I’m sitting at the airport killing time before we relocate within theater. It’s odd that this place has the best wireless Internet on post but, regardless, I’m glad it is here.
I decided to make a final change to my header picture today. I should have made this change when I first arrived at Balad, but I didn’t think about it then. This new picture really captures the prison feel of this place. As I’ve mentioned before, Balad has a much more disconnected feel from Iraq than the rest of the locations I visited. You can serve an entire 12-month tour here and not see an Iraqi. Fortunately, I was able to travel around the country and see what was going on.
This new picture was taken outside of my Containerized Housing Unit (CHU); a Kellogg, Brown and Root provided house. Mine is the first door on the left. It was the middle room of a three room CHU, which made for interesting neighborly relations. The walls were made of thin fake-wood paneling with no insulation in the middle, so there was no wondering if your neighbor was home, or what they were doing. The deteriorating sandbags were a nice touch as well. I’m not sure if they really intended to protect soldiers from anything or just to create a false sense of security.
The three images that I used as my flag photos tell an interesting story – to me at least – when looking at them in hind site. The first was an image of my cousin from his second tour in Iraq. He was a part of the combat phase of this war, which I later learned was not what I was going to experience; hence, my first change.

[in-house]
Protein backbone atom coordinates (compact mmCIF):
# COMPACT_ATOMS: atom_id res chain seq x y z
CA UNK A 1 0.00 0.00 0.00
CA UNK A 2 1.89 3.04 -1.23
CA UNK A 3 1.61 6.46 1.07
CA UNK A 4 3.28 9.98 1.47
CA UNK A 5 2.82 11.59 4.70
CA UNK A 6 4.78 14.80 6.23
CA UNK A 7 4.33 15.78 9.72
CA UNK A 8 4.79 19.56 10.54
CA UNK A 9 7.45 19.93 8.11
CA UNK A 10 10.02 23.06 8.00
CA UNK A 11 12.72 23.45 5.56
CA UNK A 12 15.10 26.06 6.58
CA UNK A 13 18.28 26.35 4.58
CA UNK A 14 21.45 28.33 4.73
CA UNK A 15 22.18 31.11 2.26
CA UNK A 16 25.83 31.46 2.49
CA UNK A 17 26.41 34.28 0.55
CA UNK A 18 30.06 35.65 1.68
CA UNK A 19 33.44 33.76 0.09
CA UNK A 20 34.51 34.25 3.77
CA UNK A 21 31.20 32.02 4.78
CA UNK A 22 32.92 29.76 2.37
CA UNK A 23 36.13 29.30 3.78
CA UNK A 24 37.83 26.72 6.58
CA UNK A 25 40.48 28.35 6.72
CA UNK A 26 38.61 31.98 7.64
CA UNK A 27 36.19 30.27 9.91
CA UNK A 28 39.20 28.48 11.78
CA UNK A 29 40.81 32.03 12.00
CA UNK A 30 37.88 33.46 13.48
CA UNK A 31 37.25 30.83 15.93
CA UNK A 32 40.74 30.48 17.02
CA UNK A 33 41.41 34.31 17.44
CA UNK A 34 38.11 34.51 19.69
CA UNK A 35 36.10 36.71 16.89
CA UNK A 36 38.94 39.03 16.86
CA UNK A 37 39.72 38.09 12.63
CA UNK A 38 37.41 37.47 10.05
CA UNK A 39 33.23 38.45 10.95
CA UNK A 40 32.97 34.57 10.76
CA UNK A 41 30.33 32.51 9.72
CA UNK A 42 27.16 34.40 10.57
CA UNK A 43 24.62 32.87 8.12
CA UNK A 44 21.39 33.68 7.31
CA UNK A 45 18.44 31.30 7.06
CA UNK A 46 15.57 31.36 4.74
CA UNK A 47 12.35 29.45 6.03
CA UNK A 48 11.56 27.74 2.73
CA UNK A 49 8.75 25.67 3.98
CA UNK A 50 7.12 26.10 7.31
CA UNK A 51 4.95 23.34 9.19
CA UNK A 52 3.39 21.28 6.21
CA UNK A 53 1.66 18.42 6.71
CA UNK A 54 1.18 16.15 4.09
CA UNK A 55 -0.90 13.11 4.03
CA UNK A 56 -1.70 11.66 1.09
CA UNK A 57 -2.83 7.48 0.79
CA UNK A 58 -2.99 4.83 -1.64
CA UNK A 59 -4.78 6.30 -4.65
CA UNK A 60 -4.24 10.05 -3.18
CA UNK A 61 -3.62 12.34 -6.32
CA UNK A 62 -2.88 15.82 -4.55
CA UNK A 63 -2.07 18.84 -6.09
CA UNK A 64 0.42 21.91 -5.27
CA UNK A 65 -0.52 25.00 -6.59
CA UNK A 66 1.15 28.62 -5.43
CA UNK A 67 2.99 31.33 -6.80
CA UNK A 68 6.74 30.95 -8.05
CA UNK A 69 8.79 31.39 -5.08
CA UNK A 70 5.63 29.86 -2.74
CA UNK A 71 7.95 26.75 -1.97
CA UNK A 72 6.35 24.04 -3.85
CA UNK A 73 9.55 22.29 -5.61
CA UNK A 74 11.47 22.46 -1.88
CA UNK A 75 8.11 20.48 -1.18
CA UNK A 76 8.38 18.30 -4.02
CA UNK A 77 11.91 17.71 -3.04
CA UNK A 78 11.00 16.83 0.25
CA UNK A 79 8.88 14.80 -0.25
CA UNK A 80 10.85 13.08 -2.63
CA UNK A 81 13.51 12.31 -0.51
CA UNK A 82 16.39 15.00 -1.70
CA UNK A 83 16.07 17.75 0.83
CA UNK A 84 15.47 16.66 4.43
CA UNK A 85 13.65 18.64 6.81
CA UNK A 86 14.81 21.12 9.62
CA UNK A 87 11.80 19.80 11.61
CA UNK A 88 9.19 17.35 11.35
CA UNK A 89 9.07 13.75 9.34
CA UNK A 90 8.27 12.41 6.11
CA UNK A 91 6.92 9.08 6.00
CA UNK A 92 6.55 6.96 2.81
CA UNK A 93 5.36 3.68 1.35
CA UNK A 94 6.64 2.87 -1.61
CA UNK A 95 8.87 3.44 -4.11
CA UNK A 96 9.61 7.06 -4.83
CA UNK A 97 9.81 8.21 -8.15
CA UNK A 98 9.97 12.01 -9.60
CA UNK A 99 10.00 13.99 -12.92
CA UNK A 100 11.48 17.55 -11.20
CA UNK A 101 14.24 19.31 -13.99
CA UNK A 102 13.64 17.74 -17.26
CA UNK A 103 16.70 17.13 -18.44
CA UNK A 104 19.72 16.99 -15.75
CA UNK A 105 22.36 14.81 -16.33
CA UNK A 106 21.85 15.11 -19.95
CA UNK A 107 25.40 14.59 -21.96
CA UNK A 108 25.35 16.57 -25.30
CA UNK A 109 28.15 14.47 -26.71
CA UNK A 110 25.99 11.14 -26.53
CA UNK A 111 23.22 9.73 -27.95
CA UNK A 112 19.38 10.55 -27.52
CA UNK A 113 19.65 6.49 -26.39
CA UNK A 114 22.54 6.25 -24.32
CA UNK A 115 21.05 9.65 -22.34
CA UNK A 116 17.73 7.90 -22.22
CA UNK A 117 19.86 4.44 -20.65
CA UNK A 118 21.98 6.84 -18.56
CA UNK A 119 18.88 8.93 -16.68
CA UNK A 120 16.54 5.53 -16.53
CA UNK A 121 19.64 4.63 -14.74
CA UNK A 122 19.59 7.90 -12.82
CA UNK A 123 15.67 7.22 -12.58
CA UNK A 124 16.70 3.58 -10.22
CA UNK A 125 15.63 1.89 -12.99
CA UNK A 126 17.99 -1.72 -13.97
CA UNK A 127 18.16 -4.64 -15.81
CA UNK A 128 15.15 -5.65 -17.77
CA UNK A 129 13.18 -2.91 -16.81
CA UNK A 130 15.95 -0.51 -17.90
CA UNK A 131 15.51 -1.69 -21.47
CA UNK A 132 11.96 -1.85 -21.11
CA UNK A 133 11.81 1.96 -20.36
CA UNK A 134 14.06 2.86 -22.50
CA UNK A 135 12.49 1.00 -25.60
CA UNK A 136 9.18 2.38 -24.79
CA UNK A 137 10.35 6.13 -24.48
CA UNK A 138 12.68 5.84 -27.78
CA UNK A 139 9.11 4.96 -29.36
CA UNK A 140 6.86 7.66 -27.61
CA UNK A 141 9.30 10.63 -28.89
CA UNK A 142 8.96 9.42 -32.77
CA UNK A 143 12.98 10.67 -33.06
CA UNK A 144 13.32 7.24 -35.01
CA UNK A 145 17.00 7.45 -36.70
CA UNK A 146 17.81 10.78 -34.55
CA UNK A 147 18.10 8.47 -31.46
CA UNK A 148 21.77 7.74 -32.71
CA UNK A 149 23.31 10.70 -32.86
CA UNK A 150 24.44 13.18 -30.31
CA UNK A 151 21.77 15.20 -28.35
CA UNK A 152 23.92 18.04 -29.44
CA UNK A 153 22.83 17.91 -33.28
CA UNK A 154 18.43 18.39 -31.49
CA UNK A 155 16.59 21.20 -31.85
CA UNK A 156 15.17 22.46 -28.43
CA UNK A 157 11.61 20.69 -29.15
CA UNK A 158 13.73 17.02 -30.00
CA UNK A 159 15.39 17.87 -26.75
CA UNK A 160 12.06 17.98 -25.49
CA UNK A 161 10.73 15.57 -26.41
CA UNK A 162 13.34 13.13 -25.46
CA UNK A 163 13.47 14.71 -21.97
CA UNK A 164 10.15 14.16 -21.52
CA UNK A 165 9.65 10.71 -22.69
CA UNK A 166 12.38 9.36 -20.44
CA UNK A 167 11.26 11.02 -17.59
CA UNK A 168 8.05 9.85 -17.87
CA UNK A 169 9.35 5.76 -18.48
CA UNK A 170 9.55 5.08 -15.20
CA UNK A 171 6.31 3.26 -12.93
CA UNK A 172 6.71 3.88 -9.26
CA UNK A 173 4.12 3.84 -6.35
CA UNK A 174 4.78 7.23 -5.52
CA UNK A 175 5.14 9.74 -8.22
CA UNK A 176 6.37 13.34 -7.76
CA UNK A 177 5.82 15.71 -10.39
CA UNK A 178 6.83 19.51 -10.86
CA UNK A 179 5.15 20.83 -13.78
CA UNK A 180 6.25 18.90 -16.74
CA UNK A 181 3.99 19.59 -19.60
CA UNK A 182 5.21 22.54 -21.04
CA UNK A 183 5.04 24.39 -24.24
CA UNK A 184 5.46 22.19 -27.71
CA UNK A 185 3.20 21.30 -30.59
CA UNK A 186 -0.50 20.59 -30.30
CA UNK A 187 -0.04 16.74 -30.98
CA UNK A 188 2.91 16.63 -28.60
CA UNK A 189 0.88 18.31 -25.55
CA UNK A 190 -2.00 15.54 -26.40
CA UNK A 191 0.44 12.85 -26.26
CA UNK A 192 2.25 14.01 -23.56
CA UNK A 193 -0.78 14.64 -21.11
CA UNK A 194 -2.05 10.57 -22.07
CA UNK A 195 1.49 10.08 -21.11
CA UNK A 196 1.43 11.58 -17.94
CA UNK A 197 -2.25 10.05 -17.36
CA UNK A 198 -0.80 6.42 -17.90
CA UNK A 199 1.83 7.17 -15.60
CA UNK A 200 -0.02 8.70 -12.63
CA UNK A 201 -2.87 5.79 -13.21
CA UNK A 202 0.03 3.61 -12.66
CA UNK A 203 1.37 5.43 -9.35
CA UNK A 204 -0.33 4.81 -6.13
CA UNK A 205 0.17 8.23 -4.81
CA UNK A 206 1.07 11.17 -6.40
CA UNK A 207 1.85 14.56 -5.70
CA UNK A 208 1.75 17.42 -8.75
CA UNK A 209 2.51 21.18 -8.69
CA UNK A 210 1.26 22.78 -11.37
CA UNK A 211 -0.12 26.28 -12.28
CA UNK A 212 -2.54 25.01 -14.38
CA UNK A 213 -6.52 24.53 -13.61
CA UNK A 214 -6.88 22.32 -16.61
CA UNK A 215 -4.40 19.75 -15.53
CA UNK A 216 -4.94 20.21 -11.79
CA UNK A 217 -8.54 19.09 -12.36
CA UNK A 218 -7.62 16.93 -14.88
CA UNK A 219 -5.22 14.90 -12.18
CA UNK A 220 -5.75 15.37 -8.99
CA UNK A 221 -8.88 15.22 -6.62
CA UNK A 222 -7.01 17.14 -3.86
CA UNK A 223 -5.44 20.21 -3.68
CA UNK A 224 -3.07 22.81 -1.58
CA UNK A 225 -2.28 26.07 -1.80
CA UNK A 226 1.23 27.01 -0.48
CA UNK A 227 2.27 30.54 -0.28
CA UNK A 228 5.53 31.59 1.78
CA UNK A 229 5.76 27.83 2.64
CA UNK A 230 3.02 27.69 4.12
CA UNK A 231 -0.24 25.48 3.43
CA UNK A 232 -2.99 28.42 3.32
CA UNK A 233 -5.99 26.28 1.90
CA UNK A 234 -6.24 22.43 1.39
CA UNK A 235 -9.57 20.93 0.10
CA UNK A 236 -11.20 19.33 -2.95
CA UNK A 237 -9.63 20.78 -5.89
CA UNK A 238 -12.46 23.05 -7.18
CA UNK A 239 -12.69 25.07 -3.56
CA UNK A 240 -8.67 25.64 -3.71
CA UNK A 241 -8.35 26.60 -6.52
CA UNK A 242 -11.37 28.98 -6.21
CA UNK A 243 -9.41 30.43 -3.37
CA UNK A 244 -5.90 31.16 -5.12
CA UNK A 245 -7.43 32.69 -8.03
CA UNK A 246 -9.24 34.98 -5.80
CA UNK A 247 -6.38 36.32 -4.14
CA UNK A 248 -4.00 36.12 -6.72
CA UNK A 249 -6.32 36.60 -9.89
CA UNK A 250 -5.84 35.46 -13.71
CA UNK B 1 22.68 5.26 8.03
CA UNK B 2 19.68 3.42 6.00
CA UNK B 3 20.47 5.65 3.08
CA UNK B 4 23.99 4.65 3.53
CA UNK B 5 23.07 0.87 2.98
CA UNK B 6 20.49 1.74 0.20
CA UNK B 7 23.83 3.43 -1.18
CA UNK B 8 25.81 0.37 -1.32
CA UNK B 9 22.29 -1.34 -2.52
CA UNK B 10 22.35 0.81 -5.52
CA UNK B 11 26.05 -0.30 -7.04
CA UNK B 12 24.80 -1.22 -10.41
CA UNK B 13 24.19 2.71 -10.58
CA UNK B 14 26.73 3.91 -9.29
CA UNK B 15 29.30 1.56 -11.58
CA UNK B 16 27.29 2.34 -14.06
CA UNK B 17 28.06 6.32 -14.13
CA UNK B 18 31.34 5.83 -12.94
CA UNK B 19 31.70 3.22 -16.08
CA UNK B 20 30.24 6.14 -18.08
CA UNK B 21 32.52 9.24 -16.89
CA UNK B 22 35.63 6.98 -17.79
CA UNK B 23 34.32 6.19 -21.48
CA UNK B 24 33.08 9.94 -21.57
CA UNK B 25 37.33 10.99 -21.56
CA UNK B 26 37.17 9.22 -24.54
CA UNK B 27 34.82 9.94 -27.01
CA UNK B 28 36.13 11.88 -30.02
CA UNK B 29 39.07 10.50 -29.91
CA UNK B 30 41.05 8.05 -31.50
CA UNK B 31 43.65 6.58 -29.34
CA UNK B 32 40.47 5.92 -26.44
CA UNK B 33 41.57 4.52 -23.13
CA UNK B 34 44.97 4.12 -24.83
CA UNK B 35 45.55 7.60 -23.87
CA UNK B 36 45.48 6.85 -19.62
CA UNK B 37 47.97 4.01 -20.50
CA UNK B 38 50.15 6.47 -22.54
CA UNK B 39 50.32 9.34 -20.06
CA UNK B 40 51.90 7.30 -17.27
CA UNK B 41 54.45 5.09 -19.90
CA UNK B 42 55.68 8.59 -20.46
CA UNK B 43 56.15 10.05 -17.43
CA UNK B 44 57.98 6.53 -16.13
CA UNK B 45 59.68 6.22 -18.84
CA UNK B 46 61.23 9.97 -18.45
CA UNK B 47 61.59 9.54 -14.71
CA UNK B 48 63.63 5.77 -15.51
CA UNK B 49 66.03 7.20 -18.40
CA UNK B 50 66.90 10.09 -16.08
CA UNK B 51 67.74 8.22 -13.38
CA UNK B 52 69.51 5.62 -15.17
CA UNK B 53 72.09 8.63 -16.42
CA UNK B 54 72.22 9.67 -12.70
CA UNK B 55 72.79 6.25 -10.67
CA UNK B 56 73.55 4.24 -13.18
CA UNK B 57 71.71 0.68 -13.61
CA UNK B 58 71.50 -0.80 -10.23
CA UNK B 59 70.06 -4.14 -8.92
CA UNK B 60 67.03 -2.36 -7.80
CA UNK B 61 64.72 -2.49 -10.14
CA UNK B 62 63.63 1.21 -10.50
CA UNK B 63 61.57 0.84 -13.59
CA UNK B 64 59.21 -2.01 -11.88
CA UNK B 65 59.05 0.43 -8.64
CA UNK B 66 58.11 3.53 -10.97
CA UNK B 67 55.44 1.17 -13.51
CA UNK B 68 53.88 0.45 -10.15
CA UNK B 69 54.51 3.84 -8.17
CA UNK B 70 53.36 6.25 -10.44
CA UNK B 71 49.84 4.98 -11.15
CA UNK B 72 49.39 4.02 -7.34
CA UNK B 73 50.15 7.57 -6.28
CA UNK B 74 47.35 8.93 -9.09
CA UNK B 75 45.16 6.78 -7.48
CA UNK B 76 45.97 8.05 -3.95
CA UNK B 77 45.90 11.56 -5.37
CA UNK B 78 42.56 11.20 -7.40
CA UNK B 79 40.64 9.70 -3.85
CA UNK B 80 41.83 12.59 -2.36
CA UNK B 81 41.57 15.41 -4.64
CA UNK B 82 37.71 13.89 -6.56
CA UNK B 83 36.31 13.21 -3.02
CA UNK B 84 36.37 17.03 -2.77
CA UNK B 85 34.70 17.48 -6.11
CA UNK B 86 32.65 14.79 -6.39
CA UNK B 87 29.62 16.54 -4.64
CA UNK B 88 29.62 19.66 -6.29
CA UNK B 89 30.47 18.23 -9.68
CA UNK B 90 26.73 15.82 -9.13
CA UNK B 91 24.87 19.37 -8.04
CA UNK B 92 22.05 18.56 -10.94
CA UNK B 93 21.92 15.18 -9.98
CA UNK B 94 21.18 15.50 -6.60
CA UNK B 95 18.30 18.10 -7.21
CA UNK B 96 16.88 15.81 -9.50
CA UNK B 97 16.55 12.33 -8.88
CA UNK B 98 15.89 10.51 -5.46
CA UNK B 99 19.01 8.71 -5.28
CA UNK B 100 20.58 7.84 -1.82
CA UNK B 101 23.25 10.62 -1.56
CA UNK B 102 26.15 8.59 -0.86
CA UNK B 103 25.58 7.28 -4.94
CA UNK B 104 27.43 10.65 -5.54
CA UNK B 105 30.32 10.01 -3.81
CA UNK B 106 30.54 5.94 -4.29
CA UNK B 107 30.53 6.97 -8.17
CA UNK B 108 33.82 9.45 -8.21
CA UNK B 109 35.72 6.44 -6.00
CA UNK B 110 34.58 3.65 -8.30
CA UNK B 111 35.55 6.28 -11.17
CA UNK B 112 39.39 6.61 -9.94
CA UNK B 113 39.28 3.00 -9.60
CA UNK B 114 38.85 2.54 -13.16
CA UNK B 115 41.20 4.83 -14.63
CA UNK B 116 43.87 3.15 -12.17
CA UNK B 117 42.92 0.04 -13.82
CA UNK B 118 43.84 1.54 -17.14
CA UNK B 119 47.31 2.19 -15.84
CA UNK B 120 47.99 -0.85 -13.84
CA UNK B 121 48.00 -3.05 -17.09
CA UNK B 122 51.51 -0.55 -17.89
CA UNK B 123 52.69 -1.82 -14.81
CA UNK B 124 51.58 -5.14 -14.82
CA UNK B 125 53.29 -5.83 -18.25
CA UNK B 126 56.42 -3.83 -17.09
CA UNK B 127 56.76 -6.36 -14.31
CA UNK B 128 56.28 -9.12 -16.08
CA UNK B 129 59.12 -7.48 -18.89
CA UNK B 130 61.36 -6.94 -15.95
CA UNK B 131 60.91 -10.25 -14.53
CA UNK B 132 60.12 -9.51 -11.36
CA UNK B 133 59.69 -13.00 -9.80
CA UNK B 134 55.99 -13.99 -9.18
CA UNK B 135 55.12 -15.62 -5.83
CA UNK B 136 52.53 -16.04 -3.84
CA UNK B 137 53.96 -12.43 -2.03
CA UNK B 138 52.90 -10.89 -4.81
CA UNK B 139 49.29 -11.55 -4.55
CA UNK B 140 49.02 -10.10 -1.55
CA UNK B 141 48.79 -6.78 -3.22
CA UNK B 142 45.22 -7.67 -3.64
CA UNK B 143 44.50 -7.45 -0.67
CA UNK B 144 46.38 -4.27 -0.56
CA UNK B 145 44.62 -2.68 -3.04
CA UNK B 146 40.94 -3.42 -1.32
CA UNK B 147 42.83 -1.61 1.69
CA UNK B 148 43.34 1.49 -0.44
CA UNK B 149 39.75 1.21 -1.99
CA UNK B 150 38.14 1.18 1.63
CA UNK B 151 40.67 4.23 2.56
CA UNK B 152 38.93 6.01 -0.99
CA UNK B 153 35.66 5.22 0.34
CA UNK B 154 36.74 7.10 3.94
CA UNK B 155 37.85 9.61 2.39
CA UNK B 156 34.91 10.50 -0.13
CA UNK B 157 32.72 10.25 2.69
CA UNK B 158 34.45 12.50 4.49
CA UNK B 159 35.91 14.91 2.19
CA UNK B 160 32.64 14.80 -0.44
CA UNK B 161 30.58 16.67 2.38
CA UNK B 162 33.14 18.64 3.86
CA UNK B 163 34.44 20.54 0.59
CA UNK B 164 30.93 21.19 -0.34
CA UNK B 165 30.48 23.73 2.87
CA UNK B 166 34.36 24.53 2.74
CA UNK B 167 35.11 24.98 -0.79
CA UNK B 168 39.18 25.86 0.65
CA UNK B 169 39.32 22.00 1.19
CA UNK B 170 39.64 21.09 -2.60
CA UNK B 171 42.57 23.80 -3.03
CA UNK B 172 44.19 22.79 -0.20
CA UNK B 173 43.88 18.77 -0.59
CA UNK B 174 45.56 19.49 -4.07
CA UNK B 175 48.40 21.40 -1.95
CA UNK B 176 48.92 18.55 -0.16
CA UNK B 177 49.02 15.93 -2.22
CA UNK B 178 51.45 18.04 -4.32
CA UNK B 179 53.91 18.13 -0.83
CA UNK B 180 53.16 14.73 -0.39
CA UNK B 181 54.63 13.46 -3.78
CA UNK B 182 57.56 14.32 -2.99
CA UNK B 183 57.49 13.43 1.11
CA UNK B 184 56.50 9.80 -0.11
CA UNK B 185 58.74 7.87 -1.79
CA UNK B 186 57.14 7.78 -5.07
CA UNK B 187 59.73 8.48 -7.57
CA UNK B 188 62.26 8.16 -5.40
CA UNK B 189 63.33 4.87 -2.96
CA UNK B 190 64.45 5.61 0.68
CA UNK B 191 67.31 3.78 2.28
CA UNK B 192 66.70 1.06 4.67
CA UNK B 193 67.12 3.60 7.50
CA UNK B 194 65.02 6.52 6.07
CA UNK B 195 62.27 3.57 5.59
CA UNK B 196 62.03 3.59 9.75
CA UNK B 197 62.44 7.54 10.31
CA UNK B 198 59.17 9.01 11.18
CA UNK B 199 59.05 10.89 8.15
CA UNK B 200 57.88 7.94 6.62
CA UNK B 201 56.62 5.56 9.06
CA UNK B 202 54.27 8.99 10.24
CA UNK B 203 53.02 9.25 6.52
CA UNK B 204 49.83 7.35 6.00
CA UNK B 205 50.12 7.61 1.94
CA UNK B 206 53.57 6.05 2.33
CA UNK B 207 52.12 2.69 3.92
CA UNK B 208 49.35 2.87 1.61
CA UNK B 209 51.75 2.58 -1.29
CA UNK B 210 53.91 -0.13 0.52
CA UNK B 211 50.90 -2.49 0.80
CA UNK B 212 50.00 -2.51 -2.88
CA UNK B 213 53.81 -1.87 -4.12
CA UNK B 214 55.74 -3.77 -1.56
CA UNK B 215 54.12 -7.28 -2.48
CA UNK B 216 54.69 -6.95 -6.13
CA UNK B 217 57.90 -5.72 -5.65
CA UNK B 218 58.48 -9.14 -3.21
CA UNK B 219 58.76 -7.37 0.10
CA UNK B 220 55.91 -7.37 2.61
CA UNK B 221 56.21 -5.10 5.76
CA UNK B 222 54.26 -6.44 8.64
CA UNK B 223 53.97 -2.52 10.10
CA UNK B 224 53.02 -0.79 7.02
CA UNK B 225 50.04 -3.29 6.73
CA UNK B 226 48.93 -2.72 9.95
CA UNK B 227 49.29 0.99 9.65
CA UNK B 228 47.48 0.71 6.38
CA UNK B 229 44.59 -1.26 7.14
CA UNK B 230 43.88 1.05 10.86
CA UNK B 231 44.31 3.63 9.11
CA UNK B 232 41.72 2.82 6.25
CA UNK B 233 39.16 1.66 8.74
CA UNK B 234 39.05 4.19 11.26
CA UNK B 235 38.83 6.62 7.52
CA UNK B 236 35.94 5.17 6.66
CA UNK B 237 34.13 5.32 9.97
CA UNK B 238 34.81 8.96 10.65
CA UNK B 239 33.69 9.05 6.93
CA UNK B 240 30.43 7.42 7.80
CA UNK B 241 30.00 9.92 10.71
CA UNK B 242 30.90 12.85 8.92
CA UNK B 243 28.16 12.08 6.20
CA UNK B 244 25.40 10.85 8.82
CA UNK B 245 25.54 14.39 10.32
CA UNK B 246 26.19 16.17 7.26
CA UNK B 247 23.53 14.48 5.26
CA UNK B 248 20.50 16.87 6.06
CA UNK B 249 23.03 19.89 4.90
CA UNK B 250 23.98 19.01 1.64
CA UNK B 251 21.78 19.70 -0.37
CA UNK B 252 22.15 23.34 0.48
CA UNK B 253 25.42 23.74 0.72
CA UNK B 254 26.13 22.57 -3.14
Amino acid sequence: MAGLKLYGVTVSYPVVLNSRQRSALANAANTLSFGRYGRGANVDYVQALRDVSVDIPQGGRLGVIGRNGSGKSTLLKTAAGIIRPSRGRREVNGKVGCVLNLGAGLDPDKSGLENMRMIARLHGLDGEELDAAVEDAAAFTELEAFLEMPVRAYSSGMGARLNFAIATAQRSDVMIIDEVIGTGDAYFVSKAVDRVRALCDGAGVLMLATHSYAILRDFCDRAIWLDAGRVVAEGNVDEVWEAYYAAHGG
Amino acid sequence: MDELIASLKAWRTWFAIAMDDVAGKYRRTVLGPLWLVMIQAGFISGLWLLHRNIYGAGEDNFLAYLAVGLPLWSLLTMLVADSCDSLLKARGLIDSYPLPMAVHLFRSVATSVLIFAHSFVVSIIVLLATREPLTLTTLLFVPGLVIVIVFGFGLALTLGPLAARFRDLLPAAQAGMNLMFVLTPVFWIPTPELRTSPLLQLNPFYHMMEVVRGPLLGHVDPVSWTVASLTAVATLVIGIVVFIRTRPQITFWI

My next picture was a more accurate portrail of what I saw when I started going on missions in Iraq. It was a photo of a tent taken along one of the routs we travelled into Basra from our camp.
After Gen. David Petraeus re-oriented our efforts in Iraq — creating relative security — we were able to assist Iraqis with some much needed reconstruction to schools and other civic buildings. I was fortunate enough to go on many of these civil affairs missions in the Basra province where our teams met with local officials to identify what facilities were needed and to view some of the completed projects like clinics, schools and a courthouse.
Now that we — my unit and shortly the whole Army — is on its way out of Iraq, I hope the Iraqis will be able to continue to improve their country’s quality of life. I’ve meet a lot of good people, but their lives are not easy. Stress will make people do horrific things.